Our country is experiencing a time of profound uncertainty. Decisions made over the next year could shape the destinies of generations to come. At times like this, it can be reassuring to reach for the certainties of our past. And this show highlights three historical certainties in particular: it was horrible, it was barmy, and it was liberally peppered with poo jokes.
There’s enough barminess in British history to allow for multiple variants of the Barmy Britain show – More Best of Barmy Britain (‘MBBB’ for short) is the fifth. It’s scaled-down when compared to previous Horrible Histories adaptions reviewed here: whereas Incredible Invaders featured an elaborate set, 3D visuals, something of a narrative and even an interval, MBBB is basically just two performers, some fancy dress and a few props. It’s a roughly chronological sketch show with tenuous linking dialogue during costume changes between skits – more Fast Show than Wolf Hall.
As with Incredible Invaders, the references in the show are clearly targeted at parents. Fast Show was one of them, and we were pretty sure that – being in our mid-20s – we were the youngest in the audience to get it. Thankfully, the humour and fun didn’t rely on references: when two flouncy Tudor tailors stuck a hat on an audience member (who’d bravely volunteered to clamber on-stage), and exclaimed “Suits thou Sir!”, the littluns found it just as funny as the parents. Appealing to adults as much as kids, without endangering the engagement of either, is key to the show’s populist appeal. A quick line about Theresa May has the oldies chortling knowlingly without bamboozling the youngsters too much, and an infeasibly well-soiled nappy being hurled onto someone’s face will only fail to tickle the stoniest of mums and dads.
Inevitably, some of the sketches work better than others. The two performers (Ashley Bowden and Laura Dalgleish) are winning, witty and whimsical, and the best moments are those which seem to make the most of their personalities. They throw themselves into the musical numbers and prance with infectious glee. The less successful parts of the show seem somewhat thrown-together and less well-refined, such as an overlong section in which Elizabeth I lays into Shakespeare using only phrases from his plays, and a slightly forced Apprentice parody in which General Haig has to explain his callous use of cannon-fodder to a cantankerous Lord Sugar impersonation. Legitimate questions could be asked about the ethics of getting children to chuckle at the numbers of volunteer soldiers killed at the Somme, in the same way they might laugh at an over-groomed pillock fluffing his lines in the boardroom, but it also just wasn’t very funny.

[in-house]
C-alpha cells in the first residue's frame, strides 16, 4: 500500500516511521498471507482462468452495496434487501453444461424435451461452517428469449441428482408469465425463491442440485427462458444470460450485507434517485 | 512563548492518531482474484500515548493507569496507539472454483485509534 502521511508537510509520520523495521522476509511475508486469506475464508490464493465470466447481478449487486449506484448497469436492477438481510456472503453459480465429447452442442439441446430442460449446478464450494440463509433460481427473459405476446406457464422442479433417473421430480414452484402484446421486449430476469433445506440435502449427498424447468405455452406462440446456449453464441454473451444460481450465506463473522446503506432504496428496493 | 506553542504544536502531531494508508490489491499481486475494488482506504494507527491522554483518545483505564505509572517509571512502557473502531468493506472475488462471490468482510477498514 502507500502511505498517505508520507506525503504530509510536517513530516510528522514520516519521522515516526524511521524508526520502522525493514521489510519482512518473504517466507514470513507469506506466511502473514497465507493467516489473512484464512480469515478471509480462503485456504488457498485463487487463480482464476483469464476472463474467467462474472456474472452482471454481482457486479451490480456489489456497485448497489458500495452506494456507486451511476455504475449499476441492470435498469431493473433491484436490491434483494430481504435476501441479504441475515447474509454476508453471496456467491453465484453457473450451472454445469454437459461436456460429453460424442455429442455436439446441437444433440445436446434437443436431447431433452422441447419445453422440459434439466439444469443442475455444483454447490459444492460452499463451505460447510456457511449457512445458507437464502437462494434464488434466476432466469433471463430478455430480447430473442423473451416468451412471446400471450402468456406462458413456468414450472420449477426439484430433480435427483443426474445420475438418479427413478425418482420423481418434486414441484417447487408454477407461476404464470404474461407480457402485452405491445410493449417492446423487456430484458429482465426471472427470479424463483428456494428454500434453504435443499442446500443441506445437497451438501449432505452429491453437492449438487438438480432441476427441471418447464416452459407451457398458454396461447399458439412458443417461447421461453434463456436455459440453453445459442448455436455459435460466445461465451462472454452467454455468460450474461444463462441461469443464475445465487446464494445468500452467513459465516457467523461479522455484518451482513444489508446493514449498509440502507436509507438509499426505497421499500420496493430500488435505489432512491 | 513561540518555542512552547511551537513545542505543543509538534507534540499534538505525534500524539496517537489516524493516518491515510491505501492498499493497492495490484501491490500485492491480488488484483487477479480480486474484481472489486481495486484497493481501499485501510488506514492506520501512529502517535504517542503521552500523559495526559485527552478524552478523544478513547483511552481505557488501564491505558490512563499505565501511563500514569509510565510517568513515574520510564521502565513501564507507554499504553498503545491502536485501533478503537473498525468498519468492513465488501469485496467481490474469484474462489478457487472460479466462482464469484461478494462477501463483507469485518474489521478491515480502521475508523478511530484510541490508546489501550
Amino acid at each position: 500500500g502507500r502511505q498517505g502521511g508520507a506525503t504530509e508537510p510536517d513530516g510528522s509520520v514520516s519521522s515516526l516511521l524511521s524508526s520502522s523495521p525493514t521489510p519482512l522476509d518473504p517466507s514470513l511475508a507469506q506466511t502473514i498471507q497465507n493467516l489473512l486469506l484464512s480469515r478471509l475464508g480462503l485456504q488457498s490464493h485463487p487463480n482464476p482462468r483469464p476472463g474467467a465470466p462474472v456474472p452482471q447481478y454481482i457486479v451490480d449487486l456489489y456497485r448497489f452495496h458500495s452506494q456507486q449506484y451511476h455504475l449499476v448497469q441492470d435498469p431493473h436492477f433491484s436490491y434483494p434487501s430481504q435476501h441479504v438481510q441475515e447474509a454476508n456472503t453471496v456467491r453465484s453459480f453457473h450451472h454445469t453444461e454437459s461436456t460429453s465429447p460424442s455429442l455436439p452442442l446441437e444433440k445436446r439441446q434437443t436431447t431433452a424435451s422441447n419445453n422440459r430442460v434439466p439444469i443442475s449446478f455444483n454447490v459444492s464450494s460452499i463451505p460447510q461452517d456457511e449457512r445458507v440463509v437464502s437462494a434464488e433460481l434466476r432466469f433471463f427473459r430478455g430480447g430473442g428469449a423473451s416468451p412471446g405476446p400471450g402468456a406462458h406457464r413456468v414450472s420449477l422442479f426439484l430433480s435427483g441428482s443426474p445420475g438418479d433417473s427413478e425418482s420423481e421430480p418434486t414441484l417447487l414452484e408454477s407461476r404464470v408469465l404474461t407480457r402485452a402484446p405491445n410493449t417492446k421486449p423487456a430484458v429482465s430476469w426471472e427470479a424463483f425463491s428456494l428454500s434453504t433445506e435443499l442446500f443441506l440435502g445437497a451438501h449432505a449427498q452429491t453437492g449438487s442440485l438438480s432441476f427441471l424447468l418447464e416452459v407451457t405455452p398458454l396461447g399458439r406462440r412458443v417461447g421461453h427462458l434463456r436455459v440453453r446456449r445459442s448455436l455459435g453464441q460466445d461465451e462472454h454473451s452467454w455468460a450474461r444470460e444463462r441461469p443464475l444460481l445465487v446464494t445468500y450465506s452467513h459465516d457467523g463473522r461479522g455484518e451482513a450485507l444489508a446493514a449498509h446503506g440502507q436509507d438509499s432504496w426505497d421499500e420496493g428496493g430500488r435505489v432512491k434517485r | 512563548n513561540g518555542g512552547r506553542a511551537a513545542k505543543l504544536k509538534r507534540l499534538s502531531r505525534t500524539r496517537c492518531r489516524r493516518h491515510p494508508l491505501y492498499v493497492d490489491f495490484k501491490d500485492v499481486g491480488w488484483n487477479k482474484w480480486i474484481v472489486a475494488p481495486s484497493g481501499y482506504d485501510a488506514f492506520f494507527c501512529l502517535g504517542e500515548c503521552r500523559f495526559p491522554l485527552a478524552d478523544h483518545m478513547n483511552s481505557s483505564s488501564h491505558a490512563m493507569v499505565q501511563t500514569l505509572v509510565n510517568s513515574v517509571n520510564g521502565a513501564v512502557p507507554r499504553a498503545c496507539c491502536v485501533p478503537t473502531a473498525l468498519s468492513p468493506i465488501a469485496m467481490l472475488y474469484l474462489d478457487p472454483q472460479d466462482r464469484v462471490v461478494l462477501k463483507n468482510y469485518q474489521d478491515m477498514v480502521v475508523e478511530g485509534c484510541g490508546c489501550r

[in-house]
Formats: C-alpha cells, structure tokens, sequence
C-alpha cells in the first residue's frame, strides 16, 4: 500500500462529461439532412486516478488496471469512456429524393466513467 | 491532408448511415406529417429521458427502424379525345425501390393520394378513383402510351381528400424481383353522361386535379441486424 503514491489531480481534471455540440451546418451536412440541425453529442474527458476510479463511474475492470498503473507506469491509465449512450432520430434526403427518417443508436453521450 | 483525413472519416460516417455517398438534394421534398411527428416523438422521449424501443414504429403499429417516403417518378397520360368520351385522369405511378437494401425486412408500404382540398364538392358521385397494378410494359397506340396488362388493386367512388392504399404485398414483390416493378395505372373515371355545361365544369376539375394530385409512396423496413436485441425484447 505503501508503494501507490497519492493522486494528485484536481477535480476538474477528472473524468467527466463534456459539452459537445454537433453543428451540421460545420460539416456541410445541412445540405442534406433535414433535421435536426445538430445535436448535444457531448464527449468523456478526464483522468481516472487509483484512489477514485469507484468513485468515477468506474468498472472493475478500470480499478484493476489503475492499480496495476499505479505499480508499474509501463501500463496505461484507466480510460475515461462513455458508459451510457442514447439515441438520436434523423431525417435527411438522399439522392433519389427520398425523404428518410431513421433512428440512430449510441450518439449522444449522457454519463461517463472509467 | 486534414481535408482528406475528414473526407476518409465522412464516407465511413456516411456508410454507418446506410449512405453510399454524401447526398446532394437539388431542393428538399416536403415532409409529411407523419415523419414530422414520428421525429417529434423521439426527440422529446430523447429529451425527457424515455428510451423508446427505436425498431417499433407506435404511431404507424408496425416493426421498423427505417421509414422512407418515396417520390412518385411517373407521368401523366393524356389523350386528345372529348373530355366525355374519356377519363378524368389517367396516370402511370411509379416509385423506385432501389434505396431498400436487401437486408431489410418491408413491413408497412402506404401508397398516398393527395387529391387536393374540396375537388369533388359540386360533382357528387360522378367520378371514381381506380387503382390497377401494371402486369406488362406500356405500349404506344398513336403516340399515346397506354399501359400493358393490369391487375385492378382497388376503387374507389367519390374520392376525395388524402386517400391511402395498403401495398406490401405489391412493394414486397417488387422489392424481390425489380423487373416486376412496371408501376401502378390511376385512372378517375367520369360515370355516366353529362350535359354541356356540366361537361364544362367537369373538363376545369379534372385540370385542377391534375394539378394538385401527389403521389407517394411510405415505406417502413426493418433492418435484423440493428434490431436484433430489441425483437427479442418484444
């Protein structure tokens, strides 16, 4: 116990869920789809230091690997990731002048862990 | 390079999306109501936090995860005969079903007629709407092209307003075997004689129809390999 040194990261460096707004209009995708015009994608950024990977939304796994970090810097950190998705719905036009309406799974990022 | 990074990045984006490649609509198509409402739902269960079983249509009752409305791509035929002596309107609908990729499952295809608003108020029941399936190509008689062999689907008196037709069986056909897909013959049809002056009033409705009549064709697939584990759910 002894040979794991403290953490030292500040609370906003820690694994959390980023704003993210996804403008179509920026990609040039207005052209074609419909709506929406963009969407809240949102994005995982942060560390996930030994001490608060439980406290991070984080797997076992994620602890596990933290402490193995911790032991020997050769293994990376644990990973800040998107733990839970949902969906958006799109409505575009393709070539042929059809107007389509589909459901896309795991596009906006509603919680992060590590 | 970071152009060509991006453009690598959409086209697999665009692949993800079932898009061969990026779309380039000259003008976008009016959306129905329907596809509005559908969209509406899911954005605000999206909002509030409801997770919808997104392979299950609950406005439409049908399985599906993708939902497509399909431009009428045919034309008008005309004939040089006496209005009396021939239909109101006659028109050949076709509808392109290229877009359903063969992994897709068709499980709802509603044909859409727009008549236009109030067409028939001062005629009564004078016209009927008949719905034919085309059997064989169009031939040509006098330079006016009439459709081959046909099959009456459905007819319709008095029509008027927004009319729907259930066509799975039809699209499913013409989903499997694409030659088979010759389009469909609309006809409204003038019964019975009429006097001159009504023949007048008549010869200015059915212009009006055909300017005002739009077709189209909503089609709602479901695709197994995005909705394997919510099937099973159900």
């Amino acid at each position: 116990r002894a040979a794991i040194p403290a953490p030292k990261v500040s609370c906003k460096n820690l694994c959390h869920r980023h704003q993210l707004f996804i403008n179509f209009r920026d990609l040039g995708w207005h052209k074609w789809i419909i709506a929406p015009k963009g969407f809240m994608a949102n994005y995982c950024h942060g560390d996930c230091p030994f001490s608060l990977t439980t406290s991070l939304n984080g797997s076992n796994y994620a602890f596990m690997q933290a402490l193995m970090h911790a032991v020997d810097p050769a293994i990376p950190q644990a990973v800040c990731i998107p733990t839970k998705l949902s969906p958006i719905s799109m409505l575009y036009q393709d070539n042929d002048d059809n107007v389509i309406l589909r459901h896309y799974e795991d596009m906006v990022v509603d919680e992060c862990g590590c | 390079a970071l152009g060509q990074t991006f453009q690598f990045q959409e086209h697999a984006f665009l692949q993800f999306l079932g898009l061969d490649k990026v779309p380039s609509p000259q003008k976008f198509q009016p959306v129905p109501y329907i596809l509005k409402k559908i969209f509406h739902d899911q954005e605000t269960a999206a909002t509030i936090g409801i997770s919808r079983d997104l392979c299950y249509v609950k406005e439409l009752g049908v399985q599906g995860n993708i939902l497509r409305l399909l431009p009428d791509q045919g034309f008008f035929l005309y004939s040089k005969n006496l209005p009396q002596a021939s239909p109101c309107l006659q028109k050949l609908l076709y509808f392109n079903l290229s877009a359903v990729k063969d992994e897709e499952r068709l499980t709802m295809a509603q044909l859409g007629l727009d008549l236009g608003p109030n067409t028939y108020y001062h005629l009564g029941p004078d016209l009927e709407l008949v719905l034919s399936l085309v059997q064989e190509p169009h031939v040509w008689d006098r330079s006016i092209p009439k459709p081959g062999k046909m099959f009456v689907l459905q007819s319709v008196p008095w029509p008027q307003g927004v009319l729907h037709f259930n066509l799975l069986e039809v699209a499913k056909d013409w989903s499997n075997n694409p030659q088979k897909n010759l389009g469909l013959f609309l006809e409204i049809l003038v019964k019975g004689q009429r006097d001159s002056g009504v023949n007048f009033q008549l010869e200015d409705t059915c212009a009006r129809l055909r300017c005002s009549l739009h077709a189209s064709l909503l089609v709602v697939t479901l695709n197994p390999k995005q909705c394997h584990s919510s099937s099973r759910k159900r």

Horrible Histories shows are crowd-pleasers and money-spinners. The piles of merchandise available in the foyer do make them seem a tad less charming than the cheeky little books we used to read as kids, but perhaps they’re just inevitable products of the series’ popularity (yes, a weak pun). If you want your kids to engage in the complexities of history, or to be touched by the tragedy of past conflicts, MBBB ain’t for you. Neither is it for you if you want fresh, challenging children’s theatre. But if you want to giggle at some eccentric historical tomfoolery, it most certainly is.
Perhaps, like the books, shows like MBBB and Incredible Invaders are a good way of sparking that initial interest in history, by way of farting Victorians and Tudor bum-scrubbers – young children watching the show could be led from historical flatulence today to emulating Mary Beard in a couple of decades. Or maybe shows like MBBB substitute whimsy for wonder: you don’t have to resort to bowel movements to engage little people in history, as, for instance, Andy Cannon’s work on Scottish history and culture has shown. He draws the audience in with ideas of adventure, identity and home, rather than with guts, dumps and bum-burps.
Modern-day cultural critics of the Frankfurt tradition would see Horrible Histories shows as numbing and infantilising corporate entertainment which trivialises history and erodes critical thought. Fun-loving families will be singing the songs on the way home, re-enacting their favourite farts and discussing how hilarious it was. They’d both have a point.
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